Pierre Robin Syndrome/diagnosis , Airway Obstruction/diagnosis , Cleft Palate/diagnosis , Humans , Medicine , Micrognathism/diagnosis , Netherlands , Pierre Robin Syndrome/classification , Tongue/abnormalities
Cleft Palate Craniofac J ; 45(6): 603-6, 2008 Nov.
Article En | MEDLINE | ID: mdl-18956939

OBJECTIVE: Pierre Robin sequence (PRS) involves the triad of micrognathia, glossoptosis, and cleft palate. Neonates with PRS suffer from two problems--airway obstruction and feeding difficulties--but the severity of these problems varies greatly. The resultant varying definitions of PRS have resulted in inconsistent management of those babies given the diagnosis. This in turn makes comparison of published data and communication between clinicians difficult. Historically at Birmingham Children's Hospital, the cleft team only identified babies presenting with cleft palate and severe respiratory distress as "true" PRS. These babies were admitted to the high-dependency neonatal ward for airway assessment and management. Babies with a mild degree of respiratory obstruction but who were managed successfully at home were not classified as having PRS despite needing considerable input from the Cleft Clinical Nurse Specialist. A system of classifying babies with PRS based on the severity of their symptoms and signs and treatment required was therefore devised and is described in this paper. RESULTS: Since implementation, this new classification of babies with PRS into three grades has clarified care pathways and enhanced communication between the Cleft Clinical Nurse Specialists and other health professionals involved with the care of these babies.

Pierre Robin Syndrome/classification , Airway Obstruction , Cleft Palate , Feeding and Eating Disorders of Childhood/nursing , Humans , Infant, Newborn , Intubation, Gastrointestinal , Micrognathism , Tongue/abnormalities
J Pediatr Surg ; 43(4): 668-74, 2008 Apr.
Article En | MEDLINE | ID: mdl-18405714

BACKGROUND: The aim of this retrospective study was to evaluate speech outcome and need of a pharyngeal flap in children born with nonsyndromic Pierre Robin Sequence (nsPRS) vs syndromic Pierre Robin Sequence (sPRS). METHODS: Pierre Robin Sequence was diagnosed when the triad microretrognathia, glossoptosis, and cleft palate were present. Children were classified at birth in 3 categories depending on respiratory and feeding problems. The Borel-Maisonny classification was used to score the velopharyngeal insufficiency. RESULTS: The study was based on 38 children followed from 1985 to 2006. For the 25 nsPRS, 9 (36%) pharyngeal flaps were performed with improvements of the phonatory score in the 3 categories. For the 13 sPRS, 3 (23%) pharyngeal flaps were performed with an improvement of the phonatory scores in the 3 children. There was no statistical difference between the nsPRS and sPRS groups (P = .3) even if we compared the children in the 3 categories (P = .2). CONCLUSIONS: Children born with nsPRS did not have a better prognosis of speech outcome than children born with sPRS. Respiratory and feeding problems at birth did not seem to be correlated with speech outcome. This is important when informing parents on the prognosis of long-term therapy.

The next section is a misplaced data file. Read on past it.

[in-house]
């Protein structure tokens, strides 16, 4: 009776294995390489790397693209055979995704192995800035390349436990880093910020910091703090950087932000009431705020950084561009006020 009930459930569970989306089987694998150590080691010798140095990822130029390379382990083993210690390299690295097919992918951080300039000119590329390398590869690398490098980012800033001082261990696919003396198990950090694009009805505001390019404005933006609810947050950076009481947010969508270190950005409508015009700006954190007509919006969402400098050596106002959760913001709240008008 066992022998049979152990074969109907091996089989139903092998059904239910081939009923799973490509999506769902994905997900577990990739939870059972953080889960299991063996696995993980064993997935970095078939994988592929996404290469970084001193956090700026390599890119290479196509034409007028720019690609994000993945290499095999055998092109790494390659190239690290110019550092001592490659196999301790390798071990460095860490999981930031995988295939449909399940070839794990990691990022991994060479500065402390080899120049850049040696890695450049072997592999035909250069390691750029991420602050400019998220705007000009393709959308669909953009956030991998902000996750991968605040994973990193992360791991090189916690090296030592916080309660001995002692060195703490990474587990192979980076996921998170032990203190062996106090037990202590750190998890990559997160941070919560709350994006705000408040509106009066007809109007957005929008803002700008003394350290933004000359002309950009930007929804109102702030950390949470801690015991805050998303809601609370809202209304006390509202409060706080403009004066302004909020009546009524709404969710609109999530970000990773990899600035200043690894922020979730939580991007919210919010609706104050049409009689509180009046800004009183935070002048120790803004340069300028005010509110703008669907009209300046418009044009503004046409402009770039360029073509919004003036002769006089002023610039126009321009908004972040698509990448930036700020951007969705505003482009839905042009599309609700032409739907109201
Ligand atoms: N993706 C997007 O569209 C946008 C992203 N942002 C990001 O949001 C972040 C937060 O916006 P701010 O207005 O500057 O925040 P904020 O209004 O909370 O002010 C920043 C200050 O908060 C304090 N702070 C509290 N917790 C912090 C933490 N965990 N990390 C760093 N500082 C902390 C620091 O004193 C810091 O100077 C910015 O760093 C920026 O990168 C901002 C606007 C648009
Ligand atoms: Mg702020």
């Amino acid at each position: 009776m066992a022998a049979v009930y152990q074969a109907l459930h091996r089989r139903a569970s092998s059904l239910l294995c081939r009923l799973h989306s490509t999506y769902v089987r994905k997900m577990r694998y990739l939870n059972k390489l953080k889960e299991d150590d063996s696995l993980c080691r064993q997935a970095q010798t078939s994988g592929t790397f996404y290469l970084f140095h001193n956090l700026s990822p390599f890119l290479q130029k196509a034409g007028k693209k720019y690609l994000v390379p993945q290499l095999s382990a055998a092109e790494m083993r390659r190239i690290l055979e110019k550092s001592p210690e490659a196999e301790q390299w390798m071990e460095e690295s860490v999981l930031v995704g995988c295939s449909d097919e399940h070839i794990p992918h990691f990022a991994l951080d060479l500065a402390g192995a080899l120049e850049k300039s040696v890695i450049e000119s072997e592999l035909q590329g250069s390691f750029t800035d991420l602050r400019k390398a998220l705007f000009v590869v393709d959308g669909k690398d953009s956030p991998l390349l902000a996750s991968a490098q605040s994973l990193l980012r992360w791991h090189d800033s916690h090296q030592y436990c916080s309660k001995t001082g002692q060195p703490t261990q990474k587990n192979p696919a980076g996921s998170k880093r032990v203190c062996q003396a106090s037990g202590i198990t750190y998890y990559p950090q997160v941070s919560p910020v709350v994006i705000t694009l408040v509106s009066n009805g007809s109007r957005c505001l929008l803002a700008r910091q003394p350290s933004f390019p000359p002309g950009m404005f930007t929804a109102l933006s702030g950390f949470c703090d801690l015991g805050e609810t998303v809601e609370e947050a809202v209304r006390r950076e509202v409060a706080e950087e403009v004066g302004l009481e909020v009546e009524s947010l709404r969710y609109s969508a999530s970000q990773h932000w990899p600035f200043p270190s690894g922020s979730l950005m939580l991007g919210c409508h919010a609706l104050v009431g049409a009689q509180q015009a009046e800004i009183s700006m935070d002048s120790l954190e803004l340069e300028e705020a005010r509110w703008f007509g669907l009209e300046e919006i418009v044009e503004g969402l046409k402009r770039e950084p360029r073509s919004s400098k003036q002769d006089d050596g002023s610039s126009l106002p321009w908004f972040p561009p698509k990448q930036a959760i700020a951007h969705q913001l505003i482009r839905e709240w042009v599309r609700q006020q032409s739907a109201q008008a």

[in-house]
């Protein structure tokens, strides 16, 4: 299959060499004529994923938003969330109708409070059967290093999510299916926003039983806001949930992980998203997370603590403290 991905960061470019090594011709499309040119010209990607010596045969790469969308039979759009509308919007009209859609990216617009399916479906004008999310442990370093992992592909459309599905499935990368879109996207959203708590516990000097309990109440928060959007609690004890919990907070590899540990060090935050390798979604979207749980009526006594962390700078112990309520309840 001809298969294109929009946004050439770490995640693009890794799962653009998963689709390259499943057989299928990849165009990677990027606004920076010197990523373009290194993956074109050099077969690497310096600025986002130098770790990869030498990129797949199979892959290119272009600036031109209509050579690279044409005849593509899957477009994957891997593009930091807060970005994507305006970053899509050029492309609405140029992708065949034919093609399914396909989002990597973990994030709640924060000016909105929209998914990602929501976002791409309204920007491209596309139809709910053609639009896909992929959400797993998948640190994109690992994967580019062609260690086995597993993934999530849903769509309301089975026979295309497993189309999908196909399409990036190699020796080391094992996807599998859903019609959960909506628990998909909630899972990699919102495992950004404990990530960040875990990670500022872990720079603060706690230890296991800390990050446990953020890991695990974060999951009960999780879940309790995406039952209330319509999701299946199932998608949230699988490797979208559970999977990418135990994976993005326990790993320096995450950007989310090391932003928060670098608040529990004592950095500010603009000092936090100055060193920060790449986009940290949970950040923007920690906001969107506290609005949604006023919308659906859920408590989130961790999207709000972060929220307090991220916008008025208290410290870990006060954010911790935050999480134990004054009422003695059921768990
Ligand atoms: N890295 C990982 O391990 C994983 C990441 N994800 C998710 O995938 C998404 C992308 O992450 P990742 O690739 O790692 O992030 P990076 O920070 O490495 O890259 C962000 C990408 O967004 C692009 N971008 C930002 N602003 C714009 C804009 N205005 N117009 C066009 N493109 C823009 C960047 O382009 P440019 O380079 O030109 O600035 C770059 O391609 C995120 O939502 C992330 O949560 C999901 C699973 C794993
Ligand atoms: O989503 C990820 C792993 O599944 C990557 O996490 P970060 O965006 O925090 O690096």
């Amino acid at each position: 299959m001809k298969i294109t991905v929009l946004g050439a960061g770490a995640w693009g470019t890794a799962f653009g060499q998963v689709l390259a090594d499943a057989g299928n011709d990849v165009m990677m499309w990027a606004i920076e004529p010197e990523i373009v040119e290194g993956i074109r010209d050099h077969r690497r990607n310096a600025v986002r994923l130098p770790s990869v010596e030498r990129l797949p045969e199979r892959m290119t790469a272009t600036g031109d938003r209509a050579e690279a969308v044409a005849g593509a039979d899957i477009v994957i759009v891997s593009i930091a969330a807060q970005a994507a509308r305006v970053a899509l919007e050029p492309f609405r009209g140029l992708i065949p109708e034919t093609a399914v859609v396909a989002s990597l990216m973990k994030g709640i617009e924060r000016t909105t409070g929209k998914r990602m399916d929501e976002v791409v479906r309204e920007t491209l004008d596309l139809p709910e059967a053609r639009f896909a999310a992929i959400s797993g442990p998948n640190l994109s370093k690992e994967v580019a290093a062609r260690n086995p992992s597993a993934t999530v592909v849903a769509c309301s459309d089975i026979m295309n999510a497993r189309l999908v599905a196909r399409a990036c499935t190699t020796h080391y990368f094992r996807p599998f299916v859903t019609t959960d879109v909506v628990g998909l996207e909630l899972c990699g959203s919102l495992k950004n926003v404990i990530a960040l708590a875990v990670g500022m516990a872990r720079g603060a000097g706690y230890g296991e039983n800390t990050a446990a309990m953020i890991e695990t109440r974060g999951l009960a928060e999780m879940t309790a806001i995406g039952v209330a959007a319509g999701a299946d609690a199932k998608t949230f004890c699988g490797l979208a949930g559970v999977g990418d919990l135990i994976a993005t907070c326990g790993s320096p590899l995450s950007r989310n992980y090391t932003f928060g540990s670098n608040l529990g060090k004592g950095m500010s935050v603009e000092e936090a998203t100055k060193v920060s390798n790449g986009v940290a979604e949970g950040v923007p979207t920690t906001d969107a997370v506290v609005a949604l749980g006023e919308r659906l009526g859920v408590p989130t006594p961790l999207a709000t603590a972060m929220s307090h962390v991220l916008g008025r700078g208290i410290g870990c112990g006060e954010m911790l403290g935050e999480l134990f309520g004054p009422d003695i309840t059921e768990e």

Articulation Disorders/prevention & control , Pierre Robin Syndrome/rehabilitation , Pierre Robin Syndrome/surgery , Surgical Flaps , Articulation Disorders/etiology , Child, Preschool , Female , Follow-Up Studies , Humans , Infant , Male , Phonetics , Pierre Robin Syndrome/classification , Pierre Robin Syndrome/complications , Prognosis , Retrospective Studies , Speech Therapy , Treatment Outcome
Int J Pediatr Otorhinolaryngol ; 70(2): 319-24, 2006 Feb.
Article En | MEDLINE | ID: mdl-16112206

OBJECTIVE: To evaluate the course and prognosis of airway obstruction and feeding difficulty in the Pierre Robin sequence (PRS). METHODS: Retrospective review of 60 patients with PRS between 1993 and 2002 at the University of California, Davis Medical Center. Patients were placed into diagnostic subgroups: (1) Isolated PRS; (2) Syndromic PRS (known syndrome with PRS); (3) Unique PRS (unique anomalies with PRS). Data regarding severity, duration, and management of airway obstruction and feeding difficulty were collected. RESULTS: Airway obstruction requiring intervention beyond positional therapy was seen in 28% isolated, 42% syndromic, and 58% unique PRS. One-third of patients who failed positional therapy were temporarily stabilized with a nasopharyngeal airway or endotracheal intubation. The remaining two-thirds of patients, who failed positional therapy required a surgical airway procedure. Four patients underwent mandibular distraction osteogenesis, resulting in successful decannulation or avoidance of tracheostomy. Thirteen patients underwent tracheostomy; mean duration of tracheostomy-dependence was 17.0 months in Isolated PRS and 31.7 months in Unique PRS (p < 0.01). Successful decannulation by age of 3 years was confirmed in 85% of patients who underwent tracheostomy. Tube feeding was required in 53% Isolated, 67% Syndromic, and 83% Unique PRS. Forty-two percent of PRS patients with a successful positional airway still demonstrated feeding difficulty. Short-term (0-3 months) and intermediate (4-18 months) tube feeding was more commonly required in Isolated and Syndromic PRS, while long-term (beyond 18 months) gastrostomy tube feeding was more commonly required in Unique PRS (p < 0.01). By 3 years of age, a successful oral diet was seen in 91% Isolated, 92% Syndromic, and 78% Unique PRS. CONCLUSIONS: Diagnostic subgroups based on the presence of additional anomalies help families and physicians in understanding the severity and duration of feeding and airway difficulty in PRS. Two-thirds of PRS patients who fail positional therapy may ultimately require a surgical airway procedure. Feeding difficulty can be present in the absence of clinically significant airway obstruction. Families and physicians should be encouraged that by 3 years of age, most patients were successfully taking an oral diet without airway obstruction.